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702 Bagel Bytes — Robotics Preseason Update

702+Bagel+Bytes+%E2%80%94+Robotics+Preseason+Update
Bertrand Edwards

When walking across campus, there is a very high chance you will see a sign for “Team 702 Bagel Byte Robotics.” It’s hard to miss, with its bright blue and yellow design. Even harder to miss, if you walk by after school, are the people hard at work creating robots or designing contraptions to use at the next competition.

FIRST, which stands for, For Inspiration and Recognition of Science and Technology, is an organization that brings robotics programs to schools at any age level. Team 702, a part of the broader organization of FIRST and the official Culver City High School robotics team, is an integral part of the STEM program at our school. 

“FIRST is a[n] organization dedicated to spreading STEM throughout local communities and encouraging engineering and youthful minds,” said Ethan Cole, this year’s team captain. “It is an opportunity for kids that might not have opportunities to express their engineering interests . . . and gives them an outlet to build robots.” 

Team 702 builds full scale robots that are designed to complete tasks, which are given out at the beginning of each season. This requires the collaboration of all the sub-teams of robotics to meet the deadlines and create something amazing.

Business is the money maker of the sub-teams, where their role is to contact community members and companies for funding and opportunities to showcase what Team 702 does. A big part of why the team is able to continue to do the work that they do are from the sponsors that business procures. The presentations given at museums and elementary schools in the district are also directly related to the outreach of the business team.

The Mechanics sub-team is in charge of creating the structure of the robot itself using materials like metals and wood. They aren’t in charge of just creating the robot, however, as they also make props and other instruments that can be used to practice for the FIRST Robotics competition. 

“We work with a bunch of tools . . .  like drills, a bunch of different saws, . . . and then the mill,” Mechanics member Eldrick Fan said. 

The Electronics sub-team works closely with Mechanics and Programming on the more technical aspects of robot design, such as wiring, along with overall organization, says Soleil Jones, the head of the Electronics subteam.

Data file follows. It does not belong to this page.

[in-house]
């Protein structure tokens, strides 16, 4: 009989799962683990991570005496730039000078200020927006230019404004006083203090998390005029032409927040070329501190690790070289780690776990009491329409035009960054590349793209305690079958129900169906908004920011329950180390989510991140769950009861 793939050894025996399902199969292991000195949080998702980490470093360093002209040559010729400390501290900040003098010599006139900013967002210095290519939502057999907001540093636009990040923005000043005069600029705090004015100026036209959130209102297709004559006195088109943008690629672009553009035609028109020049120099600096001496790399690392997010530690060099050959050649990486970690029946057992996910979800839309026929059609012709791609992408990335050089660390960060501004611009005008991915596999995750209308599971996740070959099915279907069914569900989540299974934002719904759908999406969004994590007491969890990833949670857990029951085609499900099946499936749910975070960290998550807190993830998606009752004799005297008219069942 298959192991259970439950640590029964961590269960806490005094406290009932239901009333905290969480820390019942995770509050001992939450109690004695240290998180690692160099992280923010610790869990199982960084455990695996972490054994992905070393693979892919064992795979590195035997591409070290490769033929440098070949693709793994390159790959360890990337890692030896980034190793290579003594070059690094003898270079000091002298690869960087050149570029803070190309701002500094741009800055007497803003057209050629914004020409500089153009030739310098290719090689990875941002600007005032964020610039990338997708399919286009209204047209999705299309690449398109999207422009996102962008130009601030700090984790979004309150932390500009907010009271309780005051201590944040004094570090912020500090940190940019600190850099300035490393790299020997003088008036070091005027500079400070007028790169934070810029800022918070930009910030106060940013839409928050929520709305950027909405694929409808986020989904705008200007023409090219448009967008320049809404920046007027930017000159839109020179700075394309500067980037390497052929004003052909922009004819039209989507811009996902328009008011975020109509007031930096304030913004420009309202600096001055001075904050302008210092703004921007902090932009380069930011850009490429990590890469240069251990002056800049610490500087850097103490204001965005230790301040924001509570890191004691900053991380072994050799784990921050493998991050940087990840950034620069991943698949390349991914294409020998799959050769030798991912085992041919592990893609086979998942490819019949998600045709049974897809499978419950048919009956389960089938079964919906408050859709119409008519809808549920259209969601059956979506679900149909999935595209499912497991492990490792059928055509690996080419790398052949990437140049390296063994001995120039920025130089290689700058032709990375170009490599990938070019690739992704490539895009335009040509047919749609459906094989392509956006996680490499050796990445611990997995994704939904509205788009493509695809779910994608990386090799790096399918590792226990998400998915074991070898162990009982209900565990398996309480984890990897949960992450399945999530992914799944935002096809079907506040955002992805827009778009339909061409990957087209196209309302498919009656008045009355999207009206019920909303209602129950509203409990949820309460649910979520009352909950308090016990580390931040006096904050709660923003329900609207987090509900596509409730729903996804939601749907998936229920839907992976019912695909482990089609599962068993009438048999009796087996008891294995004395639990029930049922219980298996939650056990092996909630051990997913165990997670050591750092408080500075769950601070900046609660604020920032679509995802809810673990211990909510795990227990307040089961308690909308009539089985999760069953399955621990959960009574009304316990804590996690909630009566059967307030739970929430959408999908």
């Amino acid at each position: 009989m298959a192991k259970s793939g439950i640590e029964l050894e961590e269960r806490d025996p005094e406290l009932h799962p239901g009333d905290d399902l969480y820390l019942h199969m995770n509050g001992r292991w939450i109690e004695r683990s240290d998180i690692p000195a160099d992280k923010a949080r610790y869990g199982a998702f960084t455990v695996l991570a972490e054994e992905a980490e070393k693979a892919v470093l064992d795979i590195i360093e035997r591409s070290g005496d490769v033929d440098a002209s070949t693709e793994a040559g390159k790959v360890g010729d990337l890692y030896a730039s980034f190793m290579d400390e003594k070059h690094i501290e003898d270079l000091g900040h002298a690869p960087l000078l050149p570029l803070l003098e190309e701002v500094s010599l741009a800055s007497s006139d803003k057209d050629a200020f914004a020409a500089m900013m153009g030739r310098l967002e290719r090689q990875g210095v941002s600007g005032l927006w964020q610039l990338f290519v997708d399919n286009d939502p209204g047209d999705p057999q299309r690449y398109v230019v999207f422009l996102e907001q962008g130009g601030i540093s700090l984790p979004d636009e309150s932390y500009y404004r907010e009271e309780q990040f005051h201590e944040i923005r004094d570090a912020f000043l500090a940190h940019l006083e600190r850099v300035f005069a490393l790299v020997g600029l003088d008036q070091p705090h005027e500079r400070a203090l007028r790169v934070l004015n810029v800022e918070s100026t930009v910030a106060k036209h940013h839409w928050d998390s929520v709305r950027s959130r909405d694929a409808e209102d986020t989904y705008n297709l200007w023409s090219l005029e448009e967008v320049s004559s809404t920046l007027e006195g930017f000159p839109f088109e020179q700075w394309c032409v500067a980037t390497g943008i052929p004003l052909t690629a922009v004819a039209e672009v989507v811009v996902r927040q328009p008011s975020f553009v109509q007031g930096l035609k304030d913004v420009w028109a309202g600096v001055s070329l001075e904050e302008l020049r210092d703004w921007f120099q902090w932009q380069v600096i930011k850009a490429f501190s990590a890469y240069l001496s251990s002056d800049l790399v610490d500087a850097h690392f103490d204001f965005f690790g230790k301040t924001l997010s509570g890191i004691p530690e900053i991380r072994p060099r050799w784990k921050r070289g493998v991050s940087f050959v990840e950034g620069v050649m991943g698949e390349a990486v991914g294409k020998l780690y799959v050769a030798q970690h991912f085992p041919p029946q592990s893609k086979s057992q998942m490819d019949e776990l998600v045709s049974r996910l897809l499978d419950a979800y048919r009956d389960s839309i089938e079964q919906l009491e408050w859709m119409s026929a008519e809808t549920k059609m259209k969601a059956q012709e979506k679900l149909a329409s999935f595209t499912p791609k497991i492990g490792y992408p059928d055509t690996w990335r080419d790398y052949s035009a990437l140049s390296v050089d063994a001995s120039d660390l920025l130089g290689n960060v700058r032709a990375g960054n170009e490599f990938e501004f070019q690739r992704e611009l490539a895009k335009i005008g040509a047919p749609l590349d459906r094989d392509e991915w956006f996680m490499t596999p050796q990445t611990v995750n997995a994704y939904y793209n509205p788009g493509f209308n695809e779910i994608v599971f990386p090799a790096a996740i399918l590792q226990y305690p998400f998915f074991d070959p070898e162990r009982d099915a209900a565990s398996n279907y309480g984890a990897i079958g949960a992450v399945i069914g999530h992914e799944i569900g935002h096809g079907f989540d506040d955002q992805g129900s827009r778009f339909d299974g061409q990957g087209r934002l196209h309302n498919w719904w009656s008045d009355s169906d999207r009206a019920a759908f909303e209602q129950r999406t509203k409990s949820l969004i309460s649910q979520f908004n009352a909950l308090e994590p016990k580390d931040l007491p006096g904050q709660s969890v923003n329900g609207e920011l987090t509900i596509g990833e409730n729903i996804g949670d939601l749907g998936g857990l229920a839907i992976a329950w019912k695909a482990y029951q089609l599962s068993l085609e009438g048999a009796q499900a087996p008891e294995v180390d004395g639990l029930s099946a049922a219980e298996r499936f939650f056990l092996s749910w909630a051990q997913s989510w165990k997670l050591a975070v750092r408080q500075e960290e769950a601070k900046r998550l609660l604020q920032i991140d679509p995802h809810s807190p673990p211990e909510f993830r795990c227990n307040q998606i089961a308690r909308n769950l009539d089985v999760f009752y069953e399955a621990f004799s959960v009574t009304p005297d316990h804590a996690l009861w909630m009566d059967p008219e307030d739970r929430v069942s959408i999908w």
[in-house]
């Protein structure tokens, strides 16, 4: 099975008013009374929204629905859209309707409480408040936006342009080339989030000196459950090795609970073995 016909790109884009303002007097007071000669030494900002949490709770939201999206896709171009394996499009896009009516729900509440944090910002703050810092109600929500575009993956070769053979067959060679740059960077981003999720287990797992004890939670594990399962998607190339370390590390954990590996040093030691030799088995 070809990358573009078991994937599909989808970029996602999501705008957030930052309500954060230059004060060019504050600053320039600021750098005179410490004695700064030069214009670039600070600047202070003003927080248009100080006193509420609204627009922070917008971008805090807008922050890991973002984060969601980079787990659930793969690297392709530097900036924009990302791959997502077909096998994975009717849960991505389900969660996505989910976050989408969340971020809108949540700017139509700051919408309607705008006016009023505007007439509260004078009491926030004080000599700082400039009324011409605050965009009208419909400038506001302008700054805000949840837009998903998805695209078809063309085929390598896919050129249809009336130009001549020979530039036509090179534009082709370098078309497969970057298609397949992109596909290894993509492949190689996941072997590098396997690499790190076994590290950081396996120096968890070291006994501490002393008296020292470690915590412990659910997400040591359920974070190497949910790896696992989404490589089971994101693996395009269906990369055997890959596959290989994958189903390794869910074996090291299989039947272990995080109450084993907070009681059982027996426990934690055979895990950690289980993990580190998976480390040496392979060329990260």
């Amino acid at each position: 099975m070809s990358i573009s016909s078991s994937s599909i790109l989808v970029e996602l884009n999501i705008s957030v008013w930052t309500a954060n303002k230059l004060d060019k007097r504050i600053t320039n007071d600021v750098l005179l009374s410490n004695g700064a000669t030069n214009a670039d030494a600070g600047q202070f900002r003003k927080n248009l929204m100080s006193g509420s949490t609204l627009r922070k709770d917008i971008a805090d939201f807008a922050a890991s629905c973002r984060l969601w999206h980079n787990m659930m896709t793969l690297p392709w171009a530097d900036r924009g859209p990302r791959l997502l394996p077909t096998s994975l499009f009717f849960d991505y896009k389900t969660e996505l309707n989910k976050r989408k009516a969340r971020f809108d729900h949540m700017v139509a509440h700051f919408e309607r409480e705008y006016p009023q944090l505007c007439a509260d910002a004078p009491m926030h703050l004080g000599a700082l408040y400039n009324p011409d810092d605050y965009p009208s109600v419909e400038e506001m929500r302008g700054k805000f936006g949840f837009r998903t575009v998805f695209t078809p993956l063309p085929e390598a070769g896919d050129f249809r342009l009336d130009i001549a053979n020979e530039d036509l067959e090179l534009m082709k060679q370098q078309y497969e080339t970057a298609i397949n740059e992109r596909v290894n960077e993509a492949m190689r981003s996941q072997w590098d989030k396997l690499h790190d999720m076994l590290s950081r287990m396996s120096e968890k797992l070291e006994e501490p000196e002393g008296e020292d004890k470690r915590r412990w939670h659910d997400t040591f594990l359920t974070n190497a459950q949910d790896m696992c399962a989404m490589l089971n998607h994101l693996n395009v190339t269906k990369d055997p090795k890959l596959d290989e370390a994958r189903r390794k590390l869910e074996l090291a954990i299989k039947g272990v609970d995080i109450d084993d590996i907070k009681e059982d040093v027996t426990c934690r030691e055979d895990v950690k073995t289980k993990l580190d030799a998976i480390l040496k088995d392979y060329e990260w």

“A messy robot means a robot that no one can work on, much less than electronics alone,” Jones said.

 Electronics also works closely with Programming, often being referred to as a single sub-team because of the combined efforts for creating a functioning robot. The Programming subteam uses the electronics set up by Electronics to transmit data to the different parts of the robot for it to function. 

“Basically, the programming goes into the computer and makes the robot move to cause magic,” said Cameron Trux, head of programming. Together, Electronics and Programming work together to enable the robot’s functionality.

The CAD sub-team, which stands for Computer-Aided Design, designs the robots and the various other things needed for the season. They work nonstop with the Mechanical sub-team to create a robot that can perform the tasks needed for the year’s game. Before competition begins, teams are given the rules and game design before-hand.

“As a sub-team, we look at this [information] and say, ‘[T]hose are our parameters and we design for those parameters’”, sub-team captain Penn Carbo said.

This preseason, the sub-teams have been collaborating to have the opportunity to go to championships again. The teams have worked together to create a “Mini-Bot,” which is geared toward improving the team’s skills for the coming season.

In the coming season, Team 702 hopes to much improve upon the last few years. Carbo and Cole both are optimistic about the coming season, hoping that the team’s experience and preparation will pay off in the weeks to come.

This team holds a bright future for many students that are interested in a STEM career. Not only do they learn how to build robots, but they also learn about how the robots do what they do. 

“It teaches you a lot about networking and social skills that are extraordinarily important throughout your whole life”, said Dr. David Stout, who is one of the coaches. STEM is a field that has a lot of  potential, and a great way to experience it at Culver City High School is by joining 702 Bagel Bytes.

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About the Contributors
Nathan Salyer, Staff Writer
Hi, I am Nathan Salyer, a freshman at CCHS. I enjoy sports, art, robotics, and music. I am part of the Journalism Club and the Culver City High School Marching Band. I also am a part of 702 Robotics at CCHS.
Suhaan Patel, Staff Writer
Hi! I’m Suhaan Patel, a freshman at Culver City High School. I am part of the Journalism Club and I love to write and play Tennis. My favorite subjects are math and science. 
Bertrand Edwards, Staff Photographer
Hi, I'm Bert and this is my senior year at CCHS. This is my first year as a photographer for The Centaurian. Outside of the Journalism club, I write for the Culver Chronicle and take photos for the yearbook. My interests include photography, as well as history, astrophysics, antiquing and baking.

Comments (2)

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  • S

    sarah hamiltonDec 6, 2023 at 10:03 pm

    This is awesome! What a cool program

    Reply
  • G

    GuyDec 6, 2023 at 5:33 pm

    Epic article!

    Reply